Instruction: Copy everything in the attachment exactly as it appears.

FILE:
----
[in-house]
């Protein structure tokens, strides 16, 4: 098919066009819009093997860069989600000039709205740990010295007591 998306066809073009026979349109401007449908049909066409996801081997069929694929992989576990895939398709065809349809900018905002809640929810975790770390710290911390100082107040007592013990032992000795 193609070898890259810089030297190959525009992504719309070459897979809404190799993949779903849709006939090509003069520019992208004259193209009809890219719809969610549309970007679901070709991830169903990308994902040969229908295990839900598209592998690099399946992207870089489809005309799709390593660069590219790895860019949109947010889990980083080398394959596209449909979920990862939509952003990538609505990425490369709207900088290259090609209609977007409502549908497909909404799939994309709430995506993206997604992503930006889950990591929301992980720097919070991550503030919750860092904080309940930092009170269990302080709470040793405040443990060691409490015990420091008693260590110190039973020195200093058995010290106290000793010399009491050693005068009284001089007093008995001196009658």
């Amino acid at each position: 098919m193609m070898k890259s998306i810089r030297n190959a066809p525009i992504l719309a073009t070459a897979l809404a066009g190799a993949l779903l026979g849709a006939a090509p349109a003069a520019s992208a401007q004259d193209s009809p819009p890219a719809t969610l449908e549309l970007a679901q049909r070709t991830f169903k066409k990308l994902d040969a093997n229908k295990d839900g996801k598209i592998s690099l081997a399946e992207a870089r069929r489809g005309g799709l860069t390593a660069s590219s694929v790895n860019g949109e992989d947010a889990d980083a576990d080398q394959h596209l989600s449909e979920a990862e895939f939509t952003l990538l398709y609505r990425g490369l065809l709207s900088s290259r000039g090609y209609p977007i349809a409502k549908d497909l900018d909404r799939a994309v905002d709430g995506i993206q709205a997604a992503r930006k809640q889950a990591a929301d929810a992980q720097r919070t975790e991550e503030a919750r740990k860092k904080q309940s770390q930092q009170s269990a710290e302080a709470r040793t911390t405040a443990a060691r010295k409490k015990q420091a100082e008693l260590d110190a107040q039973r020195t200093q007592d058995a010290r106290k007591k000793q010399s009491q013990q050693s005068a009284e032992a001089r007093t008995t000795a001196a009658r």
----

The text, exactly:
[in-house]
């Protein structure tokens, strides 16, 4: 098919066009819009093997860069989600000039709205740990010295007591 998306066809073009026979349109401007449908049909066409996801081997069929694929992989576990895939398709065809349809900018905002809640929810975790770390710290911390100082107040007592013990032992000795 193609070898890259810089030297190959525009992504719309070459897979809404190799993949779903849709006939090509003069520019992208004259193209009809890219719809969610549309970007679901070709991830169903990308994902040969229908295990839900598209592998690099399946992207870089489809005309799709390593660069590219790895860019949109947010889990980083080398394959596209449909979920990862939509952003990538609505990425490369709207900088290259090609209609977007409502549908497909909404799939994309709430995506993206997604992503930006889950990591929301992980720097919070991550503030919750860092904080309940930092009170269990302080709470040793405040443990060691409490015990420091008693260590110190039973020195200093058995010290106290000793010399009491050693005068009284001089007093008995001196009658």
């Amino acid at each position: 098919m193609m070898k890259s998306i810089r030297n190959a066809p525009i992504l719309a073009t070459a897979l809404a066009g190799a993949l779903l026979g849709a006939a090509p349109a003069a520019s992208a401007q004259d193209s009809p819009p890219a719809t969610l449908e549309l970007a679901q049909r070709t991830f169903k066409k990308l994902d040969a093997n229908k295990d839900g996801k598209i592998s690099l081997a399946e992207a870089r069929r489809g005309g799709l860069t390593a660069s590219s694929v790895n860019g949109e992989d947010a889990d980083a576990d080398q394959h596209l989600s449909e979920a990862e895939f939509t952003l990538l398709y609505r990425g490369l065809l709207s900088s290259r000039g090609y209609p977007i349809a409502k549908d497909l900018d909404r799939a994309v905002d709430g995506i993206q709205a997604a992503r930006k809640q889950a990591a929301d929810a992980q720097r919070t975790e991550e503030a919750r740990k860092k904080q309940s770390q930092q009170s269990a710290e302080a709470r040793t911390t405040a443990a060691r010295k409490k015990q420091a100082e008693l260590d110190a107040q039973r020195t200093q007592d058995a010290r106290k007591k000793q010399s009491q013990q050693s005068a009284e032992a001089r007093t008995t000795a001196a009658r």